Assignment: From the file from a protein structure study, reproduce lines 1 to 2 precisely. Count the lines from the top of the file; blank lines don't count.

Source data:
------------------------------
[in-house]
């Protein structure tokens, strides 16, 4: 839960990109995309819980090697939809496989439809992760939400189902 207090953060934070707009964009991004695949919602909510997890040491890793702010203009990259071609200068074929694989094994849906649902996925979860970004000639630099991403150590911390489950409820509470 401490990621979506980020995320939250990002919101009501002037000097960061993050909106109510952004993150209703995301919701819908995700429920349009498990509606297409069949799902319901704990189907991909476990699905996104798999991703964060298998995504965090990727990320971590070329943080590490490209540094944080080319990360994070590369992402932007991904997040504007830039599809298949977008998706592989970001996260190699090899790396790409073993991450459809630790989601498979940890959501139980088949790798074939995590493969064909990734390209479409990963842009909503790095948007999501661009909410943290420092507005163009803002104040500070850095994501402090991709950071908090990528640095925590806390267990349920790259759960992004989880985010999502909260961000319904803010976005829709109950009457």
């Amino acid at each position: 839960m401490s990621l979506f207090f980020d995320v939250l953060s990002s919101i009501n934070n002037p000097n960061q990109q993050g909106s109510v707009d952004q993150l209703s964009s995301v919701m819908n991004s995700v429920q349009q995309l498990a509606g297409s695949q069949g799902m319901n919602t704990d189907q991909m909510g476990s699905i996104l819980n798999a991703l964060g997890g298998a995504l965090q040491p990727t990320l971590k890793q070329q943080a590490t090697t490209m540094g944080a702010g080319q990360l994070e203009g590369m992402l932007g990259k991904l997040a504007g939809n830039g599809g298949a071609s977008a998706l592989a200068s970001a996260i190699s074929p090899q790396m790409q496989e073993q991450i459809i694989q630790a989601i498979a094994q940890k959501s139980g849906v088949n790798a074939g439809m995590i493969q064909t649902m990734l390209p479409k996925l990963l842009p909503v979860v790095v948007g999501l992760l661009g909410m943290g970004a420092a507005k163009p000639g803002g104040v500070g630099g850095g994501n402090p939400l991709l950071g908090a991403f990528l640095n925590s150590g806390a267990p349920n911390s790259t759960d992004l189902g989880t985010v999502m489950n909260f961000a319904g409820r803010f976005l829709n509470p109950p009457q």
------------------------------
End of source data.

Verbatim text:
[in-house]
């Protein structure tokens, strides 16, 4: 839960990109995309819980090697939809496989439809992760939400189902 207090953060934070707009964009991004695949919602909510997890040491890793702010203009990259071609200068074929694989094994849906649902996925979860970004000639630099991403150590911390489950409820509470 401490990621979506980020995320939250990002919101009501002037000097960061993050909106109510952004993150209703995301919701819908995700429920349009498990509606297409069949799902319901704990189907991909476990699905996104798999991703964060298998995504965090990727990320971590070329943080590490490209540094944080080319990360994070590369992402932007991904997040504007830039599809298949977008998706592989970001996260190699090899790396790409073993991450459809630790989601498979940890959501139980088949790798074939995590493969064909990734390209479409990963842009909503790095948007999501661009909410943290420092507005163009803002104040500070850095994501402090991709950071908090990528640095925590806390267990349920790259759960992004989880985010999502909260961000319904803010976005829709109950009457």